Survivor: Marquesas recaps

One of Survivor's favorite viewer-ensnaring tricks is to open the show in the camp of the previous episode's losing tribe. This allows the producers to get an inside (translated: cheap night-vision) look at the knife-sharpening theatrics of the angry, angry contestants, as the tensions raised in tribal council subsequently spill over in continuously-filmed semi-private. And this episode is no different. Or is it?


According to the graphic on the screen, we're in the Rotu camp, on the last night of Episode 1. But they didn't lose, did they? And what's going on here? Seems to be some sort of group-groping thing, and there's Gabe in a voice-over, proclaiming them the "Love Tribe." We knew that, since this is Episode 2, and the contestants are due to eat some of the foulest "food" imaginable, there would be much vomiting involved this week. We just didn't think it would be this soon. Has the whole world gone mad?


Ah, but there's poor, uh, "assertive" Kathy sleeping outside the hut by the fire. Looking for all the world like it was in a van, down by the river. Maybe this is Survivor after all. Yes, yes, it must be, because, after spending all of three days eating the abundant fruits of their tropical paradise, the Rotus are whining about the food already. Robert is apparently on death's door, because he hasn't been able to go through the McDonald's drive-thru in over 72 hours. Luckily, Scheming John has come up with a surefire plan to save Robert, and pick up the cool million at the same time: Taking Mark Burnett hostage, then sailing off into the South Pacific on the production crew's luxury liner, all the while singing jaunty pirate shanties. Truly, it's a scary thing what three days without highly-processed animal protein will do to the human brain.


Actually, Rotu has come up with several "innovative" (highly comical) hunting devices, most of which seem to have been ordered straight out of Wile E. Coyote's treasured Acme catalog, and involve some kind of stretchable rubber band thing. We're particularly impressed with John's pig snare, which might actually work if a curious pig mistook the bright yellow snare for, say, a six-foot length of Tropical Banana fruit roll-ups, or something. Still, John's pretty sure this is his ticket to the final four. It's not clear how he's going to off the (possibly drugged) pig who may someday eventually trip the snare, but we're pretty sure he plans to bore it to death with a marathon discussion of his brilliant strategies.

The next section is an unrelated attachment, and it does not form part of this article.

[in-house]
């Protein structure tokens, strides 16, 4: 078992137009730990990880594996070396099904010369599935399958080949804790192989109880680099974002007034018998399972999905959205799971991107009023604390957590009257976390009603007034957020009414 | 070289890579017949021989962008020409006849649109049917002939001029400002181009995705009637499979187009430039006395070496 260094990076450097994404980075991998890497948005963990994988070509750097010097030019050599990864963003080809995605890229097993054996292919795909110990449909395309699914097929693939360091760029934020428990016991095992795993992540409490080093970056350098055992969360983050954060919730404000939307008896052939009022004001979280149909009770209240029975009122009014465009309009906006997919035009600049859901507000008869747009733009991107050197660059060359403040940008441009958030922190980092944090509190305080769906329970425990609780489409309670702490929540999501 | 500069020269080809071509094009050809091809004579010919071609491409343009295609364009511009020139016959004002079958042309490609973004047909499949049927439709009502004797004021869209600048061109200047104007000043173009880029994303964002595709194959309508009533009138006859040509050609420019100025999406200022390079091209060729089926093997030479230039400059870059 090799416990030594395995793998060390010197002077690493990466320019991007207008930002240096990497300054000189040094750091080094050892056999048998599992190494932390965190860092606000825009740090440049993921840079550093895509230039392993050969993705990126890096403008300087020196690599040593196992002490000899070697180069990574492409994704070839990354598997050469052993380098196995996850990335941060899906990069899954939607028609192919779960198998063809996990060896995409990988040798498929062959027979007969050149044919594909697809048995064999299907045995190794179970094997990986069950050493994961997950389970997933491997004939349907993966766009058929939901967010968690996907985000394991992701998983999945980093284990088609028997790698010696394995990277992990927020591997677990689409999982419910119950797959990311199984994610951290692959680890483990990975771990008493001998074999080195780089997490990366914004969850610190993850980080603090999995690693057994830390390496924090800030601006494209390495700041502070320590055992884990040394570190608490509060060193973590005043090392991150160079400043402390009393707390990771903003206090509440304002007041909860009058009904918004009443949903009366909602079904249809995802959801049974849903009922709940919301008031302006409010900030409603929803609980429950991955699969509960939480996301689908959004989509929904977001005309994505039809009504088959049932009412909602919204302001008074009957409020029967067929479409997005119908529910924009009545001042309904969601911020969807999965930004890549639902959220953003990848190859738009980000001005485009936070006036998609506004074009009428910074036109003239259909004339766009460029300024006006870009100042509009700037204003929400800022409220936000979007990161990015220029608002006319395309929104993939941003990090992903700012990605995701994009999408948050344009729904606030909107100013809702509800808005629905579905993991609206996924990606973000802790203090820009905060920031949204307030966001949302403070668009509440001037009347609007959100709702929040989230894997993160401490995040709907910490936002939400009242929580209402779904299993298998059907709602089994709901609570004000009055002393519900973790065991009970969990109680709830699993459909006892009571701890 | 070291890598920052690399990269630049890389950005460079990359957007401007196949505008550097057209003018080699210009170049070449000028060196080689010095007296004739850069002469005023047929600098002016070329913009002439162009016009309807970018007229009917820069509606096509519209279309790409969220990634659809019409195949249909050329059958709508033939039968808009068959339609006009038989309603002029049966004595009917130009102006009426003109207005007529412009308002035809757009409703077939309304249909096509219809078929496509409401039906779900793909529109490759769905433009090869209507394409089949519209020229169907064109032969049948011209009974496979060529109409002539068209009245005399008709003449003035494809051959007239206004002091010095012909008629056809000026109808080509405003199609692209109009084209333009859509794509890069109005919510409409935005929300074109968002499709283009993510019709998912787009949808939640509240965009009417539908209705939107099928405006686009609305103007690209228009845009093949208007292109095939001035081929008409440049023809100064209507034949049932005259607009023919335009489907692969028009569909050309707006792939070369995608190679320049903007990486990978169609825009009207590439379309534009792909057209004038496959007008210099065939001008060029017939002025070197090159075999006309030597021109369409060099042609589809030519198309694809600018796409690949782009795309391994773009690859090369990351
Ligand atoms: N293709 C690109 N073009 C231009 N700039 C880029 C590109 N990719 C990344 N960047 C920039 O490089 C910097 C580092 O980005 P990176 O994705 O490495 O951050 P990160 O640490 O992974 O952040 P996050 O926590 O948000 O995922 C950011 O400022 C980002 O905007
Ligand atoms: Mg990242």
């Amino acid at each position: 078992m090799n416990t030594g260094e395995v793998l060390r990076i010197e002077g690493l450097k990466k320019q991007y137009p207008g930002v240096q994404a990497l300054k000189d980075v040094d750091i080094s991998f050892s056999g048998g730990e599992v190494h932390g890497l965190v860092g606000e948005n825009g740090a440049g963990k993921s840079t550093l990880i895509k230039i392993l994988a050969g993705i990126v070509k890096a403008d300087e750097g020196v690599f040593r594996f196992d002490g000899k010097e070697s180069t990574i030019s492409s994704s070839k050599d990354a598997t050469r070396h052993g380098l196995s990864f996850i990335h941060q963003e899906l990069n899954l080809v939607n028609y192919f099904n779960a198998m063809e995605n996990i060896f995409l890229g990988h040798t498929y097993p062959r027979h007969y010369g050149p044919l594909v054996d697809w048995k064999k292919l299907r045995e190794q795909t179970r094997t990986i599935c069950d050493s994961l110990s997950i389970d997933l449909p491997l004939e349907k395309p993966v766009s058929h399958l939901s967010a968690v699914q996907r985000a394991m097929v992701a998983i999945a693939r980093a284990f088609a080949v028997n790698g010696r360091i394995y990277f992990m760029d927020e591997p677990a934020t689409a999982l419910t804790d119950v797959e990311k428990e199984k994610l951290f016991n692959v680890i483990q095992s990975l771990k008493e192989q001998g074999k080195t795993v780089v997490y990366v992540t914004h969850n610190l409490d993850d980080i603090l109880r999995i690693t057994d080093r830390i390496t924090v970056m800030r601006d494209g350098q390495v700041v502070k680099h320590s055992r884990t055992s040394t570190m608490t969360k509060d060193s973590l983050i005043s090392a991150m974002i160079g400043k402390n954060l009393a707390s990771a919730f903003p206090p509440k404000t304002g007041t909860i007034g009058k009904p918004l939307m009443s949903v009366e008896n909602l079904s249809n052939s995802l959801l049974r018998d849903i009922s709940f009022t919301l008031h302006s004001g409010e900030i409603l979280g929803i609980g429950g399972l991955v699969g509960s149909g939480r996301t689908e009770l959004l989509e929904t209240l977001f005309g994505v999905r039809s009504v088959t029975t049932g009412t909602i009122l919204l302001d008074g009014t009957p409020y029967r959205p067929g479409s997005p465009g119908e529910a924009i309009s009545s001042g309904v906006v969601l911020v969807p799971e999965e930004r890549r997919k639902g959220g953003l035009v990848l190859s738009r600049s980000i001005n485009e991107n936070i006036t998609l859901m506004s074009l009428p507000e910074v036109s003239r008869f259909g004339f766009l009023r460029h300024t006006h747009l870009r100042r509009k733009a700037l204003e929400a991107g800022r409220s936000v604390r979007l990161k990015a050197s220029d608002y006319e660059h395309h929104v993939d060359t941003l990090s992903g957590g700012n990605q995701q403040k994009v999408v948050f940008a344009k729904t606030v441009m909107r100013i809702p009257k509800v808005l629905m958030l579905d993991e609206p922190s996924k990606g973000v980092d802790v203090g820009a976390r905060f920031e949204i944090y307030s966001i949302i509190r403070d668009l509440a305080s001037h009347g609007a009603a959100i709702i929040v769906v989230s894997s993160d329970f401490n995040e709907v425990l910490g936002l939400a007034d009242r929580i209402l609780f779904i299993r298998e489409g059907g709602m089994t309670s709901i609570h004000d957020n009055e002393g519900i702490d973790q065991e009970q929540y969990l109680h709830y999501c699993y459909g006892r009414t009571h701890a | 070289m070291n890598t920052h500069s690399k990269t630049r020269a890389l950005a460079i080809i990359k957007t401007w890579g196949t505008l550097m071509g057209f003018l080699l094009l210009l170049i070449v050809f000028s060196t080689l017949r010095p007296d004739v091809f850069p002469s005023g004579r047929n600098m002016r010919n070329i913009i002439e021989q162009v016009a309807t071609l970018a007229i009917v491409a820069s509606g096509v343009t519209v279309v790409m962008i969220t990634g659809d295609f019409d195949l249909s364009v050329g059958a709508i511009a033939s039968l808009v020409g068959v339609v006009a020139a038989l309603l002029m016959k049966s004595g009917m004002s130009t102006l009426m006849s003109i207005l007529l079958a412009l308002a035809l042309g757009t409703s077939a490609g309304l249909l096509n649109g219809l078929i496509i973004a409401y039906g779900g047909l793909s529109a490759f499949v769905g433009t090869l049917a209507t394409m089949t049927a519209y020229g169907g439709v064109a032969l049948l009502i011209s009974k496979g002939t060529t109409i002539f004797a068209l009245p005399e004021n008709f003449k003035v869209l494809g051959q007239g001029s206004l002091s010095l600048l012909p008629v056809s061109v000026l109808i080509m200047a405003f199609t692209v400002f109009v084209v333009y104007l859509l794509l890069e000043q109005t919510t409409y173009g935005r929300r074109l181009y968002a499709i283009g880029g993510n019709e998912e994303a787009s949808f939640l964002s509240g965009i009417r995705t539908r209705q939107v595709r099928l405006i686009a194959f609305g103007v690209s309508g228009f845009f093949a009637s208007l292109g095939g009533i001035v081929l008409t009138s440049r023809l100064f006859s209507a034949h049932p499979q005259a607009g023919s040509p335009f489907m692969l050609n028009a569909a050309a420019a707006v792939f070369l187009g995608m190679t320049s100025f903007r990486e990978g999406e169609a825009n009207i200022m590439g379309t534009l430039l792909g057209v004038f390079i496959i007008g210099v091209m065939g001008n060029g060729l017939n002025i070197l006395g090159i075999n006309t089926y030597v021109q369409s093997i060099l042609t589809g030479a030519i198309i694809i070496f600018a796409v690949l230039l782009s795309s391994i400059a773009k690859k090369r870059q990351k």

Over at Maraamu, boredom has set up a beachead as well, and the "Brains Tribe" decides to pass the time by giving America what it so desperately needs - yet another "wild and crazy" morning radio team. Resident cut-up Hunter "Mad Dog" Ellis delivers a hilarious riff on the most funny of all topics, the weather, leaving the entire drive-time audience in stitches, shortly after they crash their cars into the median strip from their uncontrollable gales of laughter.& Rob "Hacksaw" Mariano chips in with a side-splitting description of breakfast foods, and "Kooky" Sean Rector brings it home with a song that everyone seems to think they've heard, or at least are willing to smile politely at, to make it appear that way. Sadly, the unmitigated success of the indie operation is snuffed quickly, as the station is bought by Clear Channel later that hour, and replaced by a feed of Howard Stern, followed by a computerized playlist featuring a Staind or Creed song at least once every twenty minutes. That and Momma (Patriica) tells everyone to get off their lazy butts and get back to work.


Apparently, now that goofy Peter is no longer cramping her dictatorial style, what with his constant "chilling" and such, Momma is happy to let it all hang out. If something needs doing, she's not afraid to roll back her spandex and frighten someone else into helping her do it. Gina is pleased with this development, because otherwise she'd have to be the bossy Southern chick herself, and besides, she's too busy trying to convince everyone that, since Sarah is covered in no-no scabs, she (Gina) deserves to be crowned Miss Maraamu, swimsuit competition be damned!


Which tribe was the 'Love Tribe,' again?  Hunter shows Rob that the proper strategy is not to tie yourself down to one woman so quickly.

Things are moving along swimmingly back at Rotu, as their collective efforts have produced a mammoth haul of one scrawny-looking shrimp. But in no time at all, Kathy is whistling up a storm, and showing poor John up by inviting everyone to a tasty feast of slithery things smashed against the rocks. Today's entree: slimy stuff, sand, and bits of shell. Dig in! Oh yeah, you'll be your own server today. And build me a hut while you're up, okay?

And as the commercial break draws closer, tantalizingly closer, we're treated to one more round of Patricia laying down the law in Maraamu. Shockingly, this doesn't go over well with the rest of the tribe, most of whom are convinced that they, themselves, should be the one bossing everyone around. Hooray! Twenty minutes down, and no action! Unless you count Momma getting rubbed down by Hunter, or Rotu's merciless bivalve slaughter.